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Global dietary convergence from 1970 to 2010 altered inequality in agriculture, nutrition and health


Humans globally have similar nutritional needs but face large differences in natural resource endowments and local food production. This study quantifies food-system inequality across countries on the basis of natural resource inputs, food/nutrient outputs and nutrition/health outcomes, from 1970 to 2010. Animal source foods and overweight/obesity show rapid convergence while availability of selected micronutrients show slower convergence. However, all variables are more equally distributed than national income per capita, the Gini coefficient of which declined from 0.71 to 0.65. Inequalities in total and animal-source dietary energy declined from 0.16 to 0.10 and 0.55 to 0.36, respectively. There was convergence in overweight/obesity prevalence from 0.39 to 0.27, while undernutrition and stunting became increasingly concentrated in a few high-burden countries. Characterizing cross-country inequalities in agricultural resources, foods, nutrients and health can help identify critical opportunities for agriculture and food policies, as well as prioritize research objectives and funding allocation for the coming decade.

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Fig. 1: GDP per capita.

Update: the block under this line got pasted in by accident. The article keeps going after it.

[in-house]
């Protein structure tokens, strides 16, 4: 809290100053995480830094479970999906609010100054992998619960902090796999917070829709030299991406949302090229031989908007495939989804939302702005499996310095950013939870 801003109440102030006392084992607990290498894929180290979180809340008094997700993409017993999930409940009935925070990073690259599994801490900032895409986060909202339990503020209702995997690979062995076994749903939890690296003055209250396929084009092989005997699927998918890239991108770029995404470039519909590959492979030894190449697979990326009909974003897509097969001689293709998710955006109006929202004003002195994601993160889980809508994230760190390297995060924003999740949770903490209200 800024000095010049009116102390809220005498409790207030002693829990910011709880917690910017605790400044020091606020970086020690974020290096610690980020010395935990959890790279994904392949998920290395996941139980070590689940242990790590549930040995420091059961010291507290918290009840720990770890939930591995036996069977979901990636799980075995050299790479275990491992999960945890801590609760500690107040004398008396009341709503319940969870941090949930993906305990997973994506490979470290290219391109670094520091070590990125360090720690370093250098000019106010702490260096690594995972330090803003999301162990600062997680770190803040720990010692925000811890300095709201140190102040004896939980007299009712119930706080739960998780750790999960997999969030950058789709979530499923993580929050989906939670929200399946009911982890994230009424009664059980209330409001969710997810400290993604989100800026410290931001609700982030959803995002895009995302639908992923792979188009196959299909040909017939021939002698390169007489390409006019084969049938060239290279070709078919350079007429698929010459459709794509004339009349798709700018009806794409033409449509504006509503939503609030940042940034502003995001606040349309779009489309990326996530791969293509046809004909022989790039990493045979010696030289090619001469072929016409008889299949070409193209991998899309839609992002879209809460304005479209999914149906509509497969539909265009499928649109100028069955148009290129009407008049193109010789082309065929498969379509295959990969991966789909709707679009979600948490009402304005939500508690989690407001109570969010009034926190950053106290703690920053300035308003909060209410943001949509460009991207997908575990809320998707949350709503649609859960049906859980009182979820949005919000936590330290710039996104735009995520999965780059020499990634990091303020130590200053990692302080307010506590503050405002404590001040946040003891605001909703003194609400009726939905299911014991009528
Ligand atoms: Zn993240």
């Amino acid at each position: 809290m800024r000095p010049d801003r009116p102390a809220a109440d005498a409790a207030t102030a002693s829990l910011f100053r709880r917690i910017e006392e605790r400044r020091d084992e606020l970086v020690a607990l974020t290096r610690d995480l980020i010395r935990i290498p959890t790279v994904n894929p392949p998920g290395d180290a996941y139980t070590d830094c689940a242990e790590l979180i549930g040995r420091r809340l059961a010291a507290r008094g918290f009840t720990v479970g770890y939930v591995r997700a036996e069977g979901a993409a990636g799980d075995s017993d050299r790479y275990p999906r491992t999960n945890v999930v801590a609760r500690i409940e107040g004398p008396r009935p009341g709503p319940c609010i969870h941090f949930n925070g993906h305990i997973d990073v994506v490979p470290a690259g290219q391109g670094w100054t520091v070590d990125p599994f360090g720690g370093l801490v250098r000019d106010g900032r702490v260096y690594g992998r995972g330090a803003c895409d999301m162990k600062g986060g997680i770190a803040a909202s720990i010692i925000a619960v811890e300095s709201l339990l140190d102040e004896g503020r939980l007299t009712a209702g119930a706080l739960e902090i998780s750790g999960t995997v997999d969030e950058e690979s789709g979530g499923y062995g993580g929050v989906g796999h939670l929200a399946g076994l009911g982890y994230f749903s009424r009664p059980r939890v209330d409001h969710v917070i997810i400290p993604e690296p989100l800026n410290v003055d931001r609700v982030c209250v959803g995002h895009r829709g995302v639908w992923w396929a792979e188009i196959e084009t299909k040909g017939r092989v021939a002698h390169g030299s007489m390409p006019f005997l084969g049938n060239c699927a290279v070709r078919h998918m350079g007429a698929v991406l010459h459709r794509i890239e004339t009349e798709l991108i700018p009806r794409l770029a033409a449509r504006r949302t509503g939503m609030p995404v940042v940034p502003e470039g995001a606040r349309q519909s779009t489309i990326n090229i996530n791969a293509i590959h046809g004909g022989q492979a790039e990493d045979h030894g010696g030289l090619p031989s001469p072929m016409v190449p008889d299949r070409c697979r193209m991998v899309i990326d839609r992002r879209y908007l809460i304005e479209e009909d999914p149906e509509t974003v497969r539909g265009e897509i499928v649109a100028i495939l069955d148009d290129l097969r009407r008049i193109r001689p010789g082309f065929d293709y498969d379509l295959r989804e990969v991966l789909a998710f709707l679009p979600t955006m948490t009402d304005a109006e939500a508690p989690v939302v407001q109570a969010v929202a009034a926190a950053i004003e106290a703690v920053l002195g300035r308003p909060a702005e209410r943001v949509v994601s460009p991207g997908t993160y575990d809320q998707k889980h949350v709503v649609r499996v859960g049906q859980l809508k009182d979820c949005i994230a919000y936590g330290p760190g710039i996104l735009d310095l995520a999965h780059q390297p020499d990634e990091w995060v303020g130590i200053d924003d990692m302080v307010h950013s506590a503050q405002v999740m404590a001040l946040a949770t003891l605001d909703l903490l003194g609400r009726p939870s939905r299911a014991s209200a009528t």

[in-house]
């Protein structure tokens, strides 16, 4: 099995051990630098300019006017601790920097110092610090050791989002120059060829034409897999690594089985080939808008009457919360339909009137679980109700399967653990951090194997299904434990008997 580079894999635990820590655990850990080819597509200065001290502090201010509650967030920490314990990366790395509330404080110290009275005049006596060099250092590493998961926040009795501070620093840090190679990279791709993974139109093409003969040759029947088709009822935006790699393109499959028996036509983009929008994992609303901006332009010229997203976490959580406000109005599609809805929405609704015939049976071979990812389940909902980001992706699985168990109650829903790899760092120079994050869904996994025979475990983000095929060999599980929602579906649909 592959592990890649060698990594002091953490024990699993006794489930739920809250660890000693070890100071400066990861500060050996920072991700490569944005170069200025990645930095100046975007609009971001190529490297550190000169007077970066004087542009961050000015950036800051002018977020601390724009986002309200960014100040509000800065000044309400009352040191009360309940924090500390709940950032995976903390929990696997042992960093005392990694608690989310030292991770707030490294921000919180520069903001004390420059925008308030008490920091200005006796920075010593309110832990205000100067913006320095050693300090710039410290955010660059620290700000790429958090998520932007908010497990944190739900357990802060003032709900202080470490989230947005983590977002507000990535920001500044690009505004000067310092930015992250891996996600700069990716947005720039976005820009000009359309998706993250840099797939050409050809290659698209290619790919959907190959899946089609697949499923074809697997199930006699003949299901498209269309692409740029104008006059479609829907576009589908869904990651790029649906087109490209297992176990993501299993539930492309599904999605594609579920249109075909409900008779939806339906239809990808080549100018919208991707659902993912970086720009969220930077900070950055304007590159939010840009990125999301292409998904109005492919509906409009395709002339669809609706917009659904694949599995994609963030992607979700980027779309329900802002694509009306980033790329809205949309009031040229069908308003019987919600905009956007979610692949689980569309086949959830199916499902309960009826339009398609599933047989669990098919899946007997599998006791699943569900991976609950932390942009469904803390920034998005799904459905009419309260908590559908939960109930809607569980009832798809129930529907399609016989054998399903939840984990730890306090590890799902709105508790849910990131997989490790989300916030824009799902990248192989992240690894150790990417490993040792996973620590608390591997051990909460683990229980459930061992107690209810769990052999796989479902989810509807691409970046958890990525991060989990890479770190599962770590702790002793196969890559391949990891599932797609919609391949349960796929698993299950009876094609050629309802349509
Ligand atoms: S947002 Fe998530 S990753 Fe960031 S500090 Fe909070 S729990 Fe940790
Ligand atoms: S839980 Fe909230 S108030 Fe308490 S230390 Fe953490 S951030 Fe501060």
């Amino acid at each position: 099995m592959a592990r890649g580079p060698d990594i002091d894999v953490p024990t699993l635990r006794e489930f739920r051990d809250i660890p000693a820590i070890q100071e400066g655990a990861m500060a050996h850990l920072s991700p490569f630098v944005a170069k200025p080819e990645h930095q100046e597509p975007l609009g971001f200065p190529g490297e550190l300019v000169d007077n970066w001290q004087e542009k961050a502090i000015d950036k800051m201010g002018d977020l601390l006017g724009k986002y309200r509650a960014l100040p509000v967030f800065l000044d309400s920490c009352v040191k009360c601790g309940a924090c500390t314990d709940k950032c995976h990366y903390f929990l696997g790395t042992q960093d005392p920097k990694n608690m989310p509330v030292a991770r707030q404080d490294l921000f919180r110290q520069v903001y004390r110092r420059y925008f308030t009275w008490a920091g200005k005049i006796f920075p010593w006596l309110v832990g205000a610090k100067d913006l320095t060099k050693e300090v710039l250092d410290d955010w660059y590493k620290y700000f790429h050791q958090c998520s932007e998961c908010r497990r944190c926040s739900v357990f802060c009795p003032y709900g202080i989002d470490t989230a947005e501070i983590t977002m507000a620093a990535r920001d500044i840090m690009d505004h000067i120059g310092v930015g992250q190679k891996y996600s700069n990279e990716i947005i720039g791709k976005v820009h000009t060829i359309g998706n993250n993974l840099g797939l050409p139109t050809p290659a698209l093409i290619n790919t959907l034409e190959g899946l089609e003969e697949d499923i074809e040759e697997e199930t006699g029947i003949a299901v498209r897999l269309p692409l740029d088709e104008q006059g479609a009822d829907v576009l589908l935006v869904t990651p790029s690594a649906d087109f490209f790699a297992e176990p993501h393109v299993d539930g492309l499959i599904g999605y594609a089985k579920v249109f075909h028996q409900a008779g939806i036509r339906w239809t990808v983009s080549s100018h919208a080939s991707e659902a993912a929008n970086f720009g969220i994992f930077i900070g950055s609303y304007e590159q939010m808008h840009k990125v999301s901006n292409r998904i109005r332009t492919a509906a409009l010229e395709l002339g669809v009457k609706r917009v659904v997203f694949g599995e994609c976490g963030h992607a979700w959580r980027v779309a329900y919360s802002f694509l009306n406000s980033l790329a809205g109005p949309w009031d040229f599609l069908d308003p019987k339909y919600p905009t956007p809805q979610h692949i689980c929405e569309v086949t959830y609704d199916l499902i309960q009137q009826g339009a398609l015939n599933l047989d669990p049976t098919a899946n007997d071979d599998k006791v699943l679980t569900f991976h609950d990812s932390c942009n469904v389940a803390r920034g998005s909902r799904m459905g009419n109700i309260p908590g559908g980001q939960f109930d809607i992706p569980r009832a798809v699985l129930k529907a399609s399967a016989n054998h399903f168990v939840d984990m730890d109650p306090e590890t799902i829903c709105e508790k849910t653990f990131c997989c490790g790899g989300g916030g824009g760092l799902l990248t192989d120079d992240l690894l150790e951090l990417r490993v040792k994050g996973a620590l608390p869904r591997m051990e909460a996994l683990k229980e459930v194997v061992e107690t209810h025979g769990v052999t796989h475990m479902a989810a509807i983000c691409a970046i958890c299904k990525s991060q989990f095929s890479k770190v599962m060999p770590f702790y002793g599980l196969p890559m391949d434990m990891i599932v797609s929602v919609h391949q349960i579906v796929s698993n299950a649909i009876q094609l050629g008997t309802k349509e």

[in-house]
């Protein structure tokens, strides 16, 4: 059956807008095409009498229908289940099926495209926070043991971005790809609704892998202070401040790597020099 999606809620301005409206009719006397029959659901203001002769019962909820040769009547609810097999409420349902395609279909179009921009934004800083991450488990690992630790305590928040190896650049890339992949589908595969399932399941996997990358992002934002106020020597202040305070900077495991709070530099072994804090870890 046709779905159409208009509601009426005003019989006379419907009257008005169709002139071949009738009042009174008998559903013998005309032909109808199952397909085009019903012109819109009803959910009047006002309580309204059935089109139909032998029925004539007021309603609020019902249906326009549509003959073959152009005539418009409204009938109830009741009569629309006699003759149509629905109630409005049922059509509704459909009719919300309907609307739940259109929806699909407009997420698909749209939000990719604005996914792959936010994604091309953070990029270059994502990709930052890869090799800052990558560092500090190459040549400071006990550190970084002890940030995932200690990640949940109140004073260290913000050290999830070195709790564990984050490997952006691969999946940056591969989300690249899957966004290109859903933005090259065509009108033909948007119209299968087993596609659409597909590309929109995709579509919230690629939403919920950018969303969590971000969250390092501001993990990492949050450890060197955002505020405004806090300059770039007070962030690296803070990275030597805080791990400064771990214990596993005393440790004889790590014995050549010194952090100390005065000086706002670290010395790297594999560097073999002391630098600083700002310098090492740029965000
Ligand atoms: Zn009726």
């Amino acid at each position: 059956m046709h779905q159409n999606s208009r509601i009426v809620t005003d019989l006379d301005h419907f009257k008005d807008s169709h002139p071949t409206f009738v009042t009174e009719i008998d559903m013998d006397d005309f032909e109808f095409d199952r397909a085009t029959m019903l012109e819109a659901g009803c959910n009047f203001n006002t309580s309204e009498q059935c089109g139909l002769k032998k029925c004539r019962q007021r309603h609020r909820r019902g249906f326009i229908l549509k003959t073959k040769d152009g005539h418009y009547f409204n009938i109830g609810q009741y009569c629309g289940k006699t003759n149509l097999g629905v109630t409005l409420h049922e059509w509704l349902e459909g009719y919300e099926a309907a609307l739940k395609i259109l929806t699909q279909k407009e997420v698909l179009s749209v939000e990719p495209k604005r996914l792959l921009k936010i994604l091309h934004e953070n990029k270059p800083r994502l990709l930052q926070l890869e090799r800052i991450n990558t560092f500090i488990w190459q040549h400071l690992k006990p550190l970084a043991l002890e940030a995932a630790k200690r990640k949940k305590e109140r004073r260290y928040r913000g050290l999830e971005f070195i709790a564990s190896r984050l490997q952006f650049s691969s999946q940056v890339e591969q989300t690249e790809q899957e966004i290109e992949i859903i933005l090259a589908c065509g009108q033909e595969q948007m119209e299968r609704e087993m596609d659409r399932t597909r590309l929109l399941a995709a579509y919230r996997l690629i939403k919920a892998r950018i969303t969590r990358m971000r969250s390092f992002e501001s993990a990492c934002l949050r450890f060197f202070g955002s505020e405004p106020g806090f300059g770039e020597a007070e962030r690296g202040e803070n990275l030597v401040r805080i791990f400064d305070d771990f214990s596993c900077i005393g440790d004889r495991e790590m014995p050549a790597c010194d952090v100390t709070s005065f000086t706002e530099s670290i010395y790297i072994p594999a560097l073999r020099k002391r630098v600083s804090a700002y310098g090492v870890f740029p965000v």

Fig. 2: Area harvested per rural capita and livestock units per rural capita.
Fig. 3: Energy from ASF and from F&V.
Fig. 4: Micronutrient availability per capita.
Fig. 5: Stunting per children <5, and underweight, and overweight per adult population.
Fig. 6: Hypertension, female and male.
Fig. 7: Levels and changes in Gini coefficients (1970 and 2010).

Data availability

All data used in this study are publicly available from open sources as indicated in the references in the Methods. Enquiries related to the NBS should be made to K.L. (

Code availability

All data analysis was carried out in Stata SE 15. All figures were produced in Stata with the exception of Fig. 7 which was produced using Excel. The code used for data analysis and figure production is available from the corresponding author upon reasonable request.


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We are grateful to A. Dangour and B. Shankar for initiating this project with funding for W.B. and K.L. from the Wellcome Trust (grant number 210794/Z/18/Z). W.M. was supported by the US Agency for International Development (cooperative agreement 720-OAA-18-LA-00003). Any opinions, findings, conclusions, or recommendations expressed here are those of the authors alone.

Author information




W.A.M. conceived the overall study with inputs from W.B. and K.L. W.B. and K.L. assembled the data and developed the model code for the analysis. W.B. drafted the manuscript, K.L. and W.A.M. reviewed and edited the manuscript. All authors contributed to the revisions.

Corresponding author

Correspondence to William A. Masters.

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The authors declare no competing interests.

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Peer review information Nature Food thanks Jody Harris, Shauna Downs and Mark Lundy for their contribution to the peer review of this work.

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Supplementary Information

Supplementary Table 1 and Figs. 1–14.

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Bell, W., Lividini, K. & Masters, W.A. Global dietary convergence from 1970 to 2010 altered inequality in agriculture, nutrition and health. Nat Food 2, 156–165 (2021).

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